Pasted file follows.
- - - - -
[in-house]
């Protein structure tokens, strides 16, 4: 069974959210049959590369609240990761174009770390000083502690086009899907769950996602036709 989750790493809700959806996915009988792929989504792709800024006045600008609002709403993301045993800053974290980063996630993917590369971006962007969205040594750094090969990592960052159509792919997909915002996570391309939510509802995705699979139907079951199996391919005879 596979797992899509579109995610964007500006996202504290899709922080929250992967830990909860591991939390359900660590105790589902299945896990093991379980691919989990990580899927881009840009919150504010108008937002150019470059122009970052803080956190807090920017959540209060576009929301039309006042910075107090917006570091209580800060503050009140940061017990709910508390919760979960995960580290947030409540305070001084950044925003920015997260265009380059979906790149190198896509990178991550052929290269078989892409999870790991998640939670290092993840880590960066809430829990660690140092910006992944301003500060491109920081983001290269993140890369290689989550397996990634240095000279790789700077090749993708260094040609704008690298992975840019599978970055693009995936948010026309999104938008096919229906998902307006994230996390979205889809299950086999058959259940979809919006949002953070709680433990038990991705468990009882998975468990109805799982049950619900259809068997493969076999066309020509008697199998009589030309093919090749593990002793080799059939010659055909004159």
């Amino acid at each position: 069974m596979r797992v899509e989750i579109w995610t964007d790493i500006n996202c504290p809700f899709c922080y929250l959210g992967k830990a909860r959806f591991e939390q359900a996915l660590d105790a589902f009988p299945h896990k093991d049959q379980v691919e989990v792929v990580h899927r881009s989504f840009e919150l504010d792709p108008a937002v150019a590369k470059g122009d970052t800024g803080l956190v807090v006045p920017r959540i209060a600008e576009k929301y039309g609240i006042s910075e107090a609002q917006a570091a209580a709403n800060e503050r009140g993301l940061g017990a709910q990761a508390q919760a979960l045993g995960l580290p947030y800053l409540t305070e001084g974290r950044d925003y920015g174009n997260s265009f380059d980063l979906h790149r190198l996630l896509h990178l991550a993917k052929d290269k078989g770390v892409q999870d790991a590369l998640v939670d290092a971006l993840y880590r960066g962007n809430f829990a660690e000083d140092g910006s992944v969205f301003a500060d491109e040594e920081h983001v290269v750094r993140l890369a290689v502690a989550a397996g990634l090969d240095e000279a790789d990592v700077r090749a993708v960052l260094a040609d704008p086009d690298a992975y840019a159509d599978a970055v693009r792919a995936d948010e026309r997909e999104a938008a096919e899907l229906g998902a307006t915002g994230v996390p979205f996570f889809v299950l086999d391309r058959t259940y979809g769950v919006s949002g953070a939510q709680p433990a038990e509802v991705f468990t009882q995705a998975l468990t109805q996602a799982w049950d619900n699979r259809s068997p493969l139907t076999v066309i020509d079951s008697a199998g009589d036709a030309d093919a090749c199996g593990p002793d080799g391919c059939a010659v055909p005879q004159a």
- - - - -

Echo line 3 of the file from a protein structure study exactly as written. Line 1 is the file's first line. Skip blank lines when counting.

């Amino acid at each position: 069974m596979r797992v899509e989750i579109w995610t964007d790493i500006n996202c504290p809700f899709c922080y929250l959210g992967k830990a909860r959806f591991e939390q359900a996915l660590d105790a589902f009988p299945h896990k093991d049959q379980v691919e989990v792929v990580h899927r881009s989504f840009e919150l504010d792709p108008a937002v150019a590369k470059g122009d970052t800024g803080l956190v807090v006045p920017r959540i209060a600008e576009k929301y039309g609240i006042s910075e107090a609002q917006a570091a209580a709403n800060e503050r009140g993301l940061g017990a709910q990761a508390q919760a979960l045993g995960l580290p947030y800053l409540t305070e001084g974290r950044d925003y920015g174009n997260s265009f380059d980063l979906h790149r190198l996630l896509h990178l991550a993917k052929d290269k078989g770390v892409q999870d790991a590369l998640v939670d290092a971006l993840y880590r960066g962007n809430f829990a660690e000083d140092g910006s992944v969205f301003a500060d491109e040594e920081h983001v290269v750094r993140l890369a290689v502690a989550a397996g990634l090969d240095e000279a790789d990592v700077r090749a993708v960052l260094a040609d704008p086009d690298a992975y840019a159509d599978a970055v693009r792919a995936d948010e026309r997909e999104a938008a096919e899907l229906g998902a307006t915002g994230v996390p979205f996570f889809v299950l086999d391309r058959t259940y979809g769950v919006s949002g953070a939510q709680p433990a038990e509802v991705f468990t009882q995705a998975l468990t109805q996602a799982w049950d619900n699979r259809s068997p493969l139907t076999v066309i020509d079951s008697a199998g009589d036709a030309d093919a090749c199996g593990p002793d080799g391919c059939a010659v055909p005879q004159a």